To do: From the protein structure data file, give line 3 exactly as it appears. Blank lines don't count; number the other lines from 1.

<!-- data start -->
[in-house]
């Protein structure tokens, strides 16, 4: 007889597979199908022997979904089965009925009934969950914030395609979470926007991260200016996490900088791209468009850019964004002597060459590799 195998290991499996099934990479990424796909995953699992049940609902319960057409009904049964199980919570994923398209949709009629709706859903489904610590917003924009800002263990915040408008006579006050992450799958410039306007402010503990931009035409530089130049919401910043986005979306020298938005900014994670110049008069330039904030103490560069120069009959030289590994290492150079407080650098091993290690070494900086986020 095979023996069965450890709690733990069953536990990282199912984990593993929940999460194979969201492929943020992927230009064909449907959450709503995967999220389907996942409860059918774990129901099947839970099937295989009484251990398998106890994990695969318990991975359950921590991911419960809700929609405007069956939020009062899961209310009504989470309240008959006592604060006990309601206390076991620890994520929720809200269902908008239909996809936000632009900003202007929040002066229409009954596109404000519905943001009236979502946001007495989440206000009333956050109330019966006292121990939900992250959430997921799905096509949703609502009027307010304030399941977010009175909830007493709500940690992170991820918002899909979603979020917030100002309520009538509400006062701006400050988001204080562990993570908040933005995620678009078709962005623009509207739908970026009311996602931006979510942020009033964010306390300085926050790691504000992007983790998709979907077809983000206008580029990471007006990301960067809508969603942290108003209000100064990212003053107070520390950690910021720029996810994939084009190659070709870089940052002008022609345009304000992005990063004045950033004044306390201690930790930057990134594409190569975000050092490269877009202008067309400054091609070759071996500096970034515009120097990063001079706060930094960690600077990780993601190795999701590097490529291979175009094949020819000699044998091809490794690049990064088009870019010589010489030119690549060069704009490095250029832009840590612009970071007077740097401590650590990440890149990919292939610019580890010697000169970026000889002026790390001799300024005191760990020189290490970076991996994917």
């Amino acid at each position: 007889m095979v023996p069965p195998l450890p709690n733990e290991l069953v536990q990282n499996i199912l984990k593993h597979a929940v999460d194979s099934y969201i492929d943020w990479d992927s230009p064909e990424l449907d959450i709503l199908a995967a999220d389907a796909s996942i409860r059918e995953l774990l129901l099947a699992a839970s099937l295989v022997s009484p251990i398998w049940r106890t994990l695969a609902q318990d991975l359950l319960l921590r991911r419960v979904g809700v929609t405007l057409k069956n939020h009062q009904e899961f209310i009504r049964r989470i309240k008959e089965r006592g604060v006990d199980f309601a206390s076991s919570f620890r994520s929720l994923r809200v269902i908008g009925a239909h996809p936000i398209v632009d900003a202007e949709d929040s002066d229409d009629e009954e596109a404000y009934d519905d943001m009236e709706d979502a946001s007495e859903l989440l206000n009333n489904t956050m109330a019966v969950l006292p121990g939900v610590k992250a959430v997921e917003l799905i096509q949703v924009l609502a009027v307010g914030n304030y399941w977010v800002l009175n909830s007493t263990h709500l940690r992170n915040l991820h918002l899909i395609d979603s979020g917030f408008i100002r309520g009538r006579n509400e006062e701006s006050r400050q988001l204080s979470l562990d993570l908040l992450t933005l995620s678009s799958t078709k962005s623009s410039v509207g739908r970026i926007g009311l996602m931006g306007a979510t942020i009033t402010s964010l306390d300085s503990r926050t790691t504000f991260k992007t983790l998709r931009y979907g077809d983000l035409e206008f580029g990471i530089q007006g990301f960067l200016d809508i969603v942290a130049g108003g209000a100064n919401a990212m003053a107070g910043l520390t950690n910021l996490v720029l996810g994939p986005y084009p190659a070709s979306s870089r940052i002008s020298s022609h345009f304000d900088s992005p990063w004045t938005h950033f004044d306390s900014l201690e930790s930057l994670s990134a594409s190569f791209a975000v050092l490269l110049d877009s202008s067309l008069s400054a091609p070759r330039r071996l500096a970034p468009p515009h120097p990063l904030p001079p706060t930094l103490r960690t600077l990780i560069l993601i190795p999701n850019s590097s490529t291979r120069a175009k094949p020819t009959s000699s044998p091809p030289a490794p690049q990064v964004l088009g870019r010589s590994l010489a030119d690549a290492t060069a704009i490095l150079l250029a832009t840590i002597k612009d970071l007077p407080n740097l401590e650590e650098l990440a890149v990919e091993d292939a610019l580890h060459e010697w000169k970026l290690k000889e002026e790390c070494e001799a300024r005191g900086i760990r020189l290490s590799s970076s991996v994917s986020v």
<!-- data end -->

């Amino acid at each position: 007889m095979v023996p069965p195998l450890p709690n733990e290991l069953v536990q990282n499996i199912l984990k593993h597979a929940v999460d194979s099934y969201i492929d943020w990479d992927s230009p064909e990424l449907d959450i709503l199908a995967a999220d389907a796909s996942i409860r059918e995953l774990l129901l099947a699992a839970s099937l295989v022997s009484p251990i398998w049940r106890t994990l695969a609902q318990d991975l359950l319960l921590r991911r419960v979904g809700v929609t405007l057409k069956n939020h009062q009904e899961f209310i009504r049964r989470i309240k008959e089965r006592g604060v006990d199980f309601a206390s076991s919570f620890r994520s929720l994923r809200v269902i908008g009925a239909h996809p936000i398209v632009d900003a202007e949709d929040s002066d229409d009629e009954e596109a404000y009934d519905d943001m009236e709706d979502a946001s007495e859903l989440l206000n009333n489904t956050m109330a019966v969950l006292p121990g939900v610590k992250a959430v997921e917003l799905i096509q949703v924009l609502a009027v307010g914030n304030y399941w977010v800002l009175n909830s007493t263990h709500l940690r992170n915040l991820h918002l899909i395609d979603s979020g917030f408008i100002r309520g009538r006579n509400e006062e701006s006050r400050q988001l204080s979470l562990d993570l908040l992450t933005l995620s678009s799958t078709k962005s623009s410039v509207g739908r970026i926007g009311l996602m931006g306007a979510t942020i009033t402010s964010l306390d300085s503990r926050t790691t504000f991260k992007t983790l998709r931009y979907g077809d983000l035409e206008f580029g990471i530089q007006g990301f960067l200016d809508i969603v942290a130049g108003g209000a100064n919401a990212m003053a107070g910043l520390t950690n910021l996490v720029l996810g994939p986005y084009p190659a070709s979306s870089r940052i002008s020298s022609h345009f304000d900088s992005p990063w004045t938005h950033f004044d306390s900014l201690e930790s930057l994670s990134a594409s190569f791209a975000v050092l490269l110049d877009s202008s067309l008069s400054a091609p070759r330039r071996l500096a970034p468009p515009h120097p990063l904030p001079p706060t930094l103490r960690t600077l990780i560069l993601i190795p999701n850019s590097s490529t291979r120069a175009k094949p020819t009959s000699s044998p091809p030289a490794p690049q990064v964004l088009g870019r010589s590994l010489a030119d690549a290492t060069a704009i490095l150079l250029a832009t840590i002597k612009d970071l007077p407080n740097l401590e650590e650098l990440a890149v990919e091993d292939a610019l580890h060459e010697w000169k970026l290690k000889e002026e790390c070494e001799a300024r005191g900086i760990r020189l290490s590799s970076s991996v994917s986020v």